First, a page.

Budgeting Basics for Purchasing Your First Car

Budgeting Basics for Purchasing Your First Car
By Warren Clarke (guest blogger) CARFAX

5 January 2017

(Editor’s note: As U.S. automakers set a new record for cars and trucks sold in 2016, GreenPath welcomes guest blogger Warren Clarke from CARFAX to share five tips on buying a vehicle in 2017.)

Your first car purchase represents an important milestone in your adult life. Owning a car gives you the freedom to travel as you please, but it also brings certain responsibilities. As a car owner, you’re tasked with tackling all the expenses associated with purchasing and maintaining your vehicle.

You can avoid unnecessary hassles and stress if you manage this endeavor in a structured and organized way. In other words: prepare a budget.

Here are some tips to consider as you put together a budget for purchasing your first car:

1. Set a Purchase Price
Your first step in making a car purchase involves deciding how much you’re willing to spend on your vehicle. Most car purchases involve financing. When going this route, a good rule of thumb is to set a loan payment that is no more than 20 percent of your monthly income. This will help ensure you have enough resources on hand to meet other financial obligations.

One of the biggest factors of purchase price comes down to choosing between a new or used vehicle.

New cars offer the benefit of having never been driven, and this will delay certain types of repairs. New cars also come with manufacturer warranties that protect you from repair expenses. These warranties vary from automaker to automaker. The carmakers offering the best warranties right now are Hyundai and Kia, which provide 5-year/60,000 mile basic warranties and 10-year/100,000-mile powertrain warranties on all new vehicles.

On the other hand, used cars are often a much more affordable choice. Most cars lose about 19 percent of their value to depreciation after just one year of ownership. This makes used cars a compelling alternative from a financial perspective. If purchasing a used model, it’s important to have a mechanic inspect the vehicle. Set aside roughly $100 (about the cost of an hour’s labor for a mechanic) to cover this inspection.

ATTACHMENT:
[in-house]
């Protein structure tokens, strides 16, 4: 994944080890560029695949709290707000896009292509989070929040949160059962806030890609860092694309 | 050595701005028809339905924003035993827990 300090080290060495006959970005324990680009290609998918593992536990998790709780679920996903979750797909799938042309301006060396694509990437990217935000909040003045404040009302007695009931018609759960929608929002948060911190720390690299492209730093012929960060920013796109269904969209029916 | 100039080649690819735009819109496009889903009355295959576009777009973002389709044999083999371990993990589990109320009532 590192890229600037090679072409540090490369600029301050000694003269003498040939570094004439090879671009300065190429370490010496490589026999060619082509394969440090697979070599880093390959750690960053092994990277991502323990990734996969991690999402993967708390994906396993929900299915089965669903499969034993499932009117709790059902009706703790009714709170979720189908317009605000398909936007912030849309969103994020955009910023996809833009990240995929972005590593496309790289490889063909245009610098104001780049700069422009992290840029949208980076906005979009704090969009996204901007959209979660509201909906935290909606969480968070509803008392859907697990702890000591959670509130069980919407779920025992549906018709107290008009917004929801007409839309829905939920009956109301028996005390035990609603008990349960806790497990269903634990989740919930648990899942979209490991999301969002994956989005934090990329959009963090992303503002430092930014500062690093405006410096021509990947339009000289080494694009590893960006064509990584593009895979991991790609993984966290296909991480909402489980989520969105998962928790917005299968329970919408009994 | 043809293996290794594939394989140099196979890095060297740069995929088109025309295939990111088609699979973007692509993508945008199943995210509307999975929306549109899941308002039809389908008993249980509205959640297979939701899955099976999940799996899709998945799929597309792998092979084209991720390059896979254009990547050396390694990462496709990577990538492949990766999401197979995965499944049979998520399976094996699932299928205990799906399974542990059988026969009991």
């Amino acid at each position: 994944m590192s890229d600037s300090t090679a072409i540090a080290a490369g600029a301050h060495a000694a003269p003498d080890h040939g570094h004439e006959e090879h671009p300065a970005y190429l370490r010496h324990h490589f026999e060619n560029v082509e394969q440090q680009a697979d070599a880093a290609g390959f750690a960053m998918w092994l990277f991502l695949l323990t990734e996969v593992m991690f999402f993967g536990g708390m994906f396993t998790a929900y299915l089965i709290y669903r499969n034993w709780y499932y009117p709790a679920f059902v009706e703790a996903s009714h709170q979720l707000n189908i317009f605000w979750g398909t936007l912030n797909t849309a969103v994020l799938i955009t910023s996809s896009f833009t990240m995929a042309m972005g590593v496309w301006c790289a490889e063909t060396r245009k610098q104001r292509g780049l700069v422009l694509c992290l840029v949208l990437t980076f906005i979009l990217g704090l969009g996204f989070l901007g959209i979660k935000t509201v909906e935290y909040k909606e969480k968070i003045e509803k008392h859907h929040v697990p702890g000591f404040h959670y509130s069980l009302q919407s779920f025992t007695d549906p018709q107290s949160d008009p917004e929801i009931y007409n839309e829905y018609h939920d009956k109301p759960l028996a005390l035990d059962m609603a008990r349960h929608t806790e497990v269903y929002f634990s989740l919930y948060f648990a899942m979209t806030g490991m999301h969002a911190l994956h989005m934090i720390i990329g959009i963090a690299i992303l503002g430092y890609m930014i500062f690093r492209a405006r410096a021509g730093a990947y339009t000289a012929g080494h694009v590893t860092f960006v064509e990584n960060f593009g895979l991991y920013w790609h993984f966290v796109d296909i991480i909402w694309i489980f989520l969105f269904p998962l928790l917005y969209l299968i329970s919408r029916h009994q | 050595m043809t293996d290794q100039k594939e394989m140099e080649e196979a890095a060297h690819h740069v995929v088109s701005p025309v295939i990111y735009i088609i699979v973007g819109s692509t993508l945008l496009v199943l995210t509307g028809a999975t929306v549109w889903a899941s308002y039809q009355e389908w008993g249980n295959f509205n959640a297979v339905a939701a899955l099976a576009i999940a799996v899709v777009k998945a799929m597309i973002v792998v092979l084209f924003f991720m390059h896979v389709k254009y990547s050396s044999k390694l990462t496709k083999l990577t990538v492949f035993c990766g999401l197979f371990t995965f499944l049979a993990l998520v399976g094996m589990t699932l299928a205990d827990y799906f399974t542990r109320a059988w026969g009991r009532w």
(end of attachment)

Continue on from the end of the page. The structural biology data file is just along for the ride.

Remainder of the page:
If you want to reap the financial benefits of purchasing a used car while minimizing your exposure when it comes to repair costs, consider purchasing a certified pre-owned (CPO) model.

CPO cars are used cars that have been thoroughly inspected and refurbished, and they bring less repair risk than the average used car. Look for a CPO program that is backed by the manufacturer, since these CPO models come with manufacturer warranties.

2. Include Registration and Title Fees
Each state requires that a newly purchased car be registered by its owner, and this registration comes with certain fees. The method of calculating these fees varies from state to state, and your local Department of Motor Vehicles or town office will be able to give you an idea of what these fees look like in your neck of the woods. Keep in mind that these fees can be quite significant, so they should not be an afterthought.

3. Consider Sales Tax
Most states collect statewide sales taxes, and the rate can climb as high as 7.5 percent. If you live in a state that collects sales taxes, you will be taxed on the total cost of your vehicle purchase, so it’s important to factor it into your budget calculations. If you finance the car from a dealership, chances are the taxes will be included in your monthly payment, but if you purchase the car from a private seller, you may have to pay them separately when you register your car.

4. Make Room for Car Insurance
Car insurance is required by law, but the minimum coverage required varies from state to state. Keep in mind that state minimums are often quite low, and they may not be enough to meet your needs in an accident. Consult with an insurance professional to get a sense of the coverage that best suits your needs.

Your driving record and the neighborhood you live in will have an effect on the cost of your car insurance. Your insurance rate also hinges on the vehicle itself: In most cases, the lower a car’s price tag, the lower its insurance rate. As you weigh how much you can afford to pay in car insurance, keep in mind that you can reduce this financial burden by purchasing a less-expensive vehicle.

According to the Automobile Association of America (AAA), the average car owner pays roughly $1,115 per year in car insurance. This translates into roughly $93 per month.

5. Put Aside Money for Maintenance and Repairs
Over time, your car will suffer wear and tear, and parts will need to be replaced and repaired. You can stay ahead of these expenses by including them in your budget.

The amount required for maintenance will depend on several factors. One is the age of the car. All other things being equal, the newer the car, the less money you’ll have to spend on maintenance. The cost of the car is another factor. An affordable hatchback will be cheaper to maintain than a costly luxury sedan, since the parts for these economy cars are less expensive.

Data gathered by AAA AAA reveals that the average annual cost of maintaining a vehicle stands at $766.50 per year, or about $64 per month.

Preparation Is Key
From a financial perspective, car ownership sometimes brings a few bumps in the road. Some expenses are easy to predict, while others may be more unexpected and unusual. However, with prescient financial planning, you’ll be ready for all outcomes.

(Warren Clarke is a consumer advocate and car expert. As a writer for CARFAX, he has the chance to share his budgeting tips with car buyers.)

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